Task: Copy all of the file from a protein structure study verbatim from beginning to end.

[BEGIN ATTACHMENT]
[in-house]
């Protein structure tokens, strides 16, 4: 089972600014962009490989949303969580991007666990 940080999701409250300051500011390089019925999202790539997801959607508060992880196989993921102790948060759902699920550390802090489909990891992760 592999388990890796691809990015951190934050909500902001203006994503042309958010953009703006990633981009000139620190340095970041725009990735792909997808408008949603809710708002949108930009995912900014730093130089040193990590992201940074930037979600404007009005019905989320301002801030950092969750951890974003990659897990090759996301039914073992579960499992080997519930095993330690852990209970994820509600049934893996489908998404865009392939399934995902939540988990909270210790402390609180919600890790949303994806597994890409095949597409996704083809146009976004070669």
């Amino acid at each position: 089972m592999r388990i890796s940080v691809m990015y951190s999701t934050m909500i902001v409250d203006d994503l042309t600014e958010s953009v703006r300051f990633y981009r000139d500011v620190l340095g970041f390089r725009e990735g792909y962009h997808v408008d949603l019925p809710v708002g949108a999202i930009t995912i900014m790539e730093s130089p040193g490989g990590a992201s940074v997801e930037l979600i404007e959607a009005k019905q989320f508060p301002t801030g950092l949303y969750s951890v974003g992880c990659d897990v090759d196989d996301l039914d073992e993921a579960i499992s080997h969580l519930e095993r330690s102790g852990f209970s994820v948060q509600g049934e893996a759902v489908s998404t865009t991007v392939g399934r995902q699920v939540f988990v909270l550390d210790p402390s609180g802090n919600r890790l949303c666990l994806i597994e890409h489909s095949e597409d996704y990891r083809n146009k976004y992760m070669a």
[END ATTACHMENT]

[in-house]
């Protein structure tokens, strides 16, 4: 089972600014962009490989949303969580991007666990 940080999701409250300051500011390089019925999202790539997801959607508060992880196989993921102790948060759902699920550390802090489909990891992760 592999388990890796691809990015951190934050909500902001203006994503042309958010953009703006990633981009000139620190340095970041725009990735792909997808408008949603809710708002949108930009995912900014730093130089040193990590992201940074930037979600404007009005019905989320301002801030950092969750951890974003990659897990090759996301039914073992579960499992080997519930095993330690852990209970994820509600049934893996489908998404865009392939399934995902939540988990909270210790402390609180919600890790949303994806597994890409095949597409996704083809146009976004070669």
């Amino acid at each position: 089972m592999r388990i890796s940080v691809m990015y951190s999701t934050m909500i902001v409250d203006d994503l042309t600014e958010s953009v703006r300051f990633y981009r000139d500011v620190l340095g970041f390089r725009e990735g792909y962009h997808v408008d949603l019925p809710v708002g949108a999202i930009t995912i900014m790539e730093s130089p040193g490989g990590a992201s940074v997801e930037l979600i404007e959607a009005k019905q989320f508060p301002t801030g950092l949303y969750s951890v974003g992880c990659d897990v090759d196989d996301l039914d073992e993921a579960i499992s080997h969580l519930e095993r330690s102790g852990f209970s994820v948060q509600g049934e893996a759902v489908s998404t865009t991007v392939g399934r995902q699920v939540f988990v909270l550390d210790p402390s609180g802090n919600r890790l949303c666990l994806i597994e890409h489909s095949e597409d996704y990891r083809n146009k976004y992760m070669a």